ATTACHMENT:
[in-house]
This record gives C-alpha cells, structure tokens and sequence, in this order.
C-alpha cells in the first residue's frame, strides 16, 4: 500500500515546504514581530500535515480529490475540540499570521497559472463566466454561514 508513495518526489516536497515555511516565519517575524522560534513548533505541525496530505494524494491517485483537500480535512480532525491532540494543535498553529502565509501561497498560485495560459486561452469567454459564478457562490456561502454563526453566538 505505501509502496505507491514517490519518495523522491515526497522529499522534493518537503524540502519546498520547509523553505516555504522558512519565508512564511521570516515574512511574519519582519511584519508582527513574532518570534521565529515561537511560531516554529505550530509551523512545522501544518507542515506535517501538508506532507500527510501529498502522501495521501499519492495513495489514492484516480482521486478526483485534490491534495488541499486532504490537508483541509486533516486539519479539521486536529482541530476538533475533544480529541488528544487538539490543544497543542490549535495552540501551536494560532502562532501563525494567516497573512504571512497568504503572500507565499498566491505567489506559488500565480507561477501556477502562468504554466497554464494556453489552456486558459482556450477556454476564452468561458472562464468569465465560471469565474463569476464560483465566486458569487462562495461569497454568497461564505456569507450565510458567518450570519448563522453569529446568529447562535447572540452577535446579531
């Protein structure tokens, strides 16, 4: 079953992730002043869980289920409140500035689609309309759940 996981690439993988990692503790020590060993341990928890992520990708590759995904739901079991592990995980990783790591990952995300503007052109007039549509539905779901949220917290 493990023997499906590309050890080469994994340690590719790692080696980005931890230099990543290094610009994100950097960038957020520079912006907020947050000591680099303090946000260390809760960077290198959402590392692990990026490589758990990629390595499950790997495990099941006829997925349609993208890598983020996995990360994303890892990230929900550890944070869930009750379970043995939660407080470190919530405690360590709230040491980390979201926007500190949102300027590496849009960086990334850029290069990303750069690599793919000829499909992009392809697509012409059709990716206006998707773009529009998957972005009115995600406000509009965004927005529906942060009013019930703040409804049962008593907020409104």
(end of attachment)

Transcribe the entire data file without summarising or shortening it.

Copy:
[in-house]
This record gives C-alpha cells, structure tokens and sequence, in this order.
C-alpha cells in the first residue's frame, strides 16, 4: 500500500515546504514581530500535515480529490475540540499570521497559472463566466454561514 508513495518526489516536497515555511516565519517575524522560534513548533505541525496530505494524494491517485483537500480535512480532525491532540494543535498553529502565509501561497498560485495560459486561452469567454459564478457562490456561502454563526453566538 505505501509502496505507491514517490519518495523522491515526497522529499522534493518537503524540502519546498520547509523553505516555504522558512519565508512564511521570516515574512511574519519582519511584519508582527513574532518570534521565529515561537511560531516554529505550530509551523512545522501544518507542515506535517501538508506532507500527510501529498502522501495521501499519492495513495489514492484516480482521486478526483485534490491534495488541499486532504490537508483541509486533516486539519479539521486536529482541530476538533475533544480529541488528544487538539490543544497543542490549535495552540501551536494560532502562532501563525494567516497573512504571512497568504503572500507565499498566491505567489506559488500565480507561477501556477502562468504554466497554464494556453489552456486558459482556450477556454476564452468561458472562464468569465465560471469565474463569476464560483465566486458569487462562495461569497454568497461564505456569507450565510458567518450570519448563522453569529446568529447562535447572540452577535446579531
């Protein structure tokens, strides 16, 4: 079953992730002043869980289920409140500035689609309309759940 996981690439993988990692503790020590060993341990928890992520990708590759995904739901079991592990995980990783790591990952995300503007052109007039549509539905779901949220917290 493990023997499906590309050890080469994994340690590719790692080696980005931890230099990543290094610009994100950097960038957020520079912006907020947050000591680099303090946000260390809760960077290198959402590392692990990026490589758990990629390595499950790997495990099941006829997925349609993208890598983020996995990360994303890892990230929900550890944070869930009750379970043995939660407080470190919530405690360590709230040491980390979201926007500190949102300027590496849009960086990334850029290069990303750069690599793919000829499909992009392809697509012409059709990716206006998707773009529009998957972005009115995600406000509009965004927005529906942060009013019930703040409804049962008593907020409104």